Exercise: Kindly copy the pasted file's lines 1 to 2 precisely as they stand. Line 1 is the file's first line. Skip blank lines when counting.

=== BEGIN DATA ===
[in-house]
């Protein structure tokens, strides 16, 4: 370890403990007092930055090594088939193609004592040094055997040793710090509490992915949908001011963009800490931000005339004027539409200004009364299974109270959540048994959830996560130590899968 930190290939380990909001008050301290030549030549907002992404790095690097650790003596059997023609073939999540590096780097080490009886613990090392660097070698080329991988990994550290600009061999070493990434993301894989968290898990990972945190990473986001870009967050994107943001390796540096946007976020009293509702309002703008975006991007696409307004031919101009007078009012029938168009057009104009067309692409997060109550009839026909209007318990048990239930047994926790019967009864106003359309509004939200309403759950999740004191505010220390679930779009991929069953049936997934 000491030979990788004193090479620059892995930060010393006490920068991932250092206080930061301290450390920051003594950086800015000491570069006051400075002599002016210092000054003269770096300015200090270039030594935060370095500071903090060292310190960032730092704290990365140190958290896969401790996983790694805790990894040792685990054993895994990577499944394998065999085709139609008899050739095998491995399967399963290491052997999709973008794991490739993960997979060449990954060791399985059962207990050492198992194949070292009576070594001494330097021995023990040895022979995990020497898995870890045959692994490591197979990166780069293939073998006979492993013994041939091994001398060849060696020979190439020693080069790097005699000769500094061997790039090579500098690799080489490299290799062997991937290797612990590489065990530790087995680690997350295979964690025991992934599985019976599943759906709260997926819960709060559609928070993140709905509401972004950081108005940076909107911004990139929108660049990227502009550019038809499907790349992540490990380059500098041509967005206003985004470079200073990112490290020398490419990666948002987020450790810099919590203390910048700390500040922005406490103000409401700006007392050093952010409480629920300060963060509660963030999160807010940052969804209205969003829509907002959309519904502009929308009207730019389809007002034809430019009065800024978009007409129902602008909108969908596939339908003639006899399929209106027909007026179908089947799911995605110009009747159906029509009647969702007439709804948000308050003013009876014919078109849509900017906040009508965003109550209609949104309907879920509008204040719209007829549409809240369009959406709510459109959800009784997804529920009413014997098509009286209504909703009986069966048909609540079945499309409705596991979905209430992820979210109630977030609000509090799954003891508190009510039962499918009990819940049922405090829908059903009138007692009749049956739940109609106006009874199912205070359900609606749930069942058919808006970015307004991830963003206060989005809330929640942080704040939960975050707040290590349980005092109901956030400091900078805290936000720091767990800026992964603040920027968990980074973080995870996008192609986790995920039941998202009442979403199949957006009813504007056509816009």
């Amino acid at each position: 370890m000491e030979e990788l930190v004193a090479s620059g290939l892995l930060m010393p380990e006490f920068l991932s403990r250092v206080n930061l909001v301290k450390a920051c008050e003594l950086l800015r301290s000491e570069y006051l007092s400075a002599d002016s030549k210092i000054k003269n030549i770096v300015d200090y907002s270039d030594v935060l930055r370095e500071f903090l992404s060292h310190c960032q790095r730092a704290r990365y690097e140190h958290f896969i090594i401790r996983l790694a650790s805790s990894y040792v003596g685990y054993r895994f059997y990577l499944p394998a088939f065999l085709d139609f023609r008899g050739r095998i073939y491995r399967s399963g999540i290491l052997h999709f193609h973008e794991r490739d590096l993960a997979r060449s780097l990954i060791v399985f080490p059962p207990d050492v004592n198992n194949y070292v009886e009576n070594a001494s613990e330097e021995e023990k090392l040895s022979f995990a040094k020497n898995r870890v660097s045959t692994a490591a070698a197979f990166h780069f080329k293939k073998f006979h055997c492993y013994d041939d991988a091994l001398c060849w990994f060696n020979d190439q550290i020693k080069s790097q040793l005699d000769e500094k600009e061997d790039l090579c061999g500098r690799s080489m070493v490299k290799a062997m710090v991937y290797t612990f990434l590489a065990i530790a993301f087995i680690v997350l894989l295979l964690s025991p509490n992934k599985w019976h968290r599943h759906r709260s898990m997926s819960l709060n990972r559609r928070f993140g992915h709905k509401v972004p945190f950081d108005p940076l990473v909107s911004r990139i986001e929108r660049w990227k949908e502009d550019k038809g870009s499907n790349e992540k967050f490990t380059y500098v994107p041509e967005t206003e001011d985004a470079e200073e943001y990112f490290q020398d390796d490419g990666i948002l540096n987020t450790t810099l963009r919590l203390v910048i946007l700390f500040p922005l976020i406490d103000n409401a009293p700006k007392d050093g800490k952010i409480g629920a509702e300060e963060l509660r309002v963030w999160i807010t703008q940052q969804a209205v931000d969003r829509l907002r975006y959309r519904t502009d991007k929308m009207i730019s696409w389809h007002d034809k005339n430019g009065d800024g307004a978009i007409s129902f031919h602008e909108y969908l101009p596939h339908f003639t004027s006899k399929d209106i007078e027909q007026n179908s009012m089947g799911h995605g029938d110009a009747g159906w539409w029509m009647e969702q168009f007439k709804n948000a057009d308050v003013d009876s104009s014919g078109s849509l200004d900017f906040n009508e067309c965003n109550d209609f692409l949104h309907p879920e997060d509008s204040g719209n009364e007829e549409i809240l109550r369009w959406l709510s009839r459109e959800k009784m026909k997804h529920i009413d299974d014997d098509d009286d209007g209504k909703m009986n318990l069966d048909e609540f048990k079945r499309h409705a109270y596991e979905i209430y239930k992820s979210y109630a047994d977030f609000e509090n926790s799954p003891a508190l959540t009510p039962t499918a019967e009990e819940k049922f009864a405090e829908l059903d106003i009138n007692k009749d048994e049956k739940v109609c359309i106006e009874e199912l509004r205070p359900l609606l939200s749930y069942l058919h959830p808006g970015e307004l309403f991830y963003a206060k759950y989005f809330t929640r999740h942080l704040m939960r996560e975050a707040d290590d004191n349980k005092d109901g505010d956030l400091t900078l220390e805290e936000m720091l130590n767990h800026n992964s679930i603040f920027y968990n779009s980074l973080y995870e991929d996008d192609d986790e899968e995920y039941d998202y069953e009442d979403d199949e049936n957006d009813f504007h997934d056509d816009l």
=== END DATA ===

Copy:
[in-house]
């Protein structure tokens, strides 16, 4: 370890403990007092930055090594088939193609004592040094055997040793710090509490992915949908001011963009800490931000005339004027539409200004009364299974109270959540048994959830996560130590899968 930190290939380990909001008050301290030549030549907002992404790095690097650790003596059997023609073939999540590096780097080490009886613990090392660097070698080329991988990994550290600009061999070493990434993301894989968290898990990972945190990473986001870009967050994107943001390796540096946007976020009293509702309002703008975006991007696409307004031919101009007078009012029938168009057009104009067309692409997060109550009839026909209007318990048990239930047994926790019967009864106003359309509004939200309403759950999740004191505010220390679930779009991929069953049936997934 000491030979990788004193090479620059892995930060010393006490920068991932250092206080930061301290450390920051003594950086800015000491570069006051400075002599002016210092000054003269770096300015200090270039030594935060370095500071903090060292310190960032730092704290990365140190958290896969401790996983790694805790990894040792685990054993895994990577499944394998065999085709139609008899050739095998491995399967399963290491052997999709973008794991490739993960997979060449990954060791399985059962207990050492198992194949070292009576070594001494330097021995023990040895022979995990020497898995870890045959692994490591197979990166780069293939073998006979492993013994041939091994001398060849060696020979190439020693080069790097005699000769500094061997790039090579500098690799080489490299290799062997991937290797612990590489065990530790087995680690997350295979964690025991992934599985019976599943759906709260997926819960709060559609928070993140709905509401972004950081108005940076909107911004990139929108660049990227502009550019038809499907790349992540490990380059500098041509967005206003985004470079200073990112490290020398490419990666948002987020450790810099919590203390910048700390500040922005406490103000409401700006007392050093952010409480629920300060963060509660963030999160807010940052969804209205969003829509907002959309519904502009929308009207730019389809007002034809430019009065800024978009007409129902602008909108969908596939339908003639006899399929209106027909007026179908089947799911995605110009009747159906029509009647969702007439709804948000308050003013009876014919078109849509900017906040009508965003109550209609949104309907879920509008204040719209007829549409809240369009959406709510459109959800009784997804529920009413014997098509009286209504909703009986069966048909609540079945499309409705596991979905209430992820979210109630977030609000509090799954003891508190009510039962499918009990819940049922405090829908059903009138007692009749049956739940109609106006009874199912205070359900609606749930069942058919808006970015307004991830963003206060989005809330929640942080704040939960975050707040290590349980005092109901956030400091900078805290936000720091767990800026992964603040920027968990980074973080995870996008192609986790995920039941998202009442979403199949957006009813504007056509816009």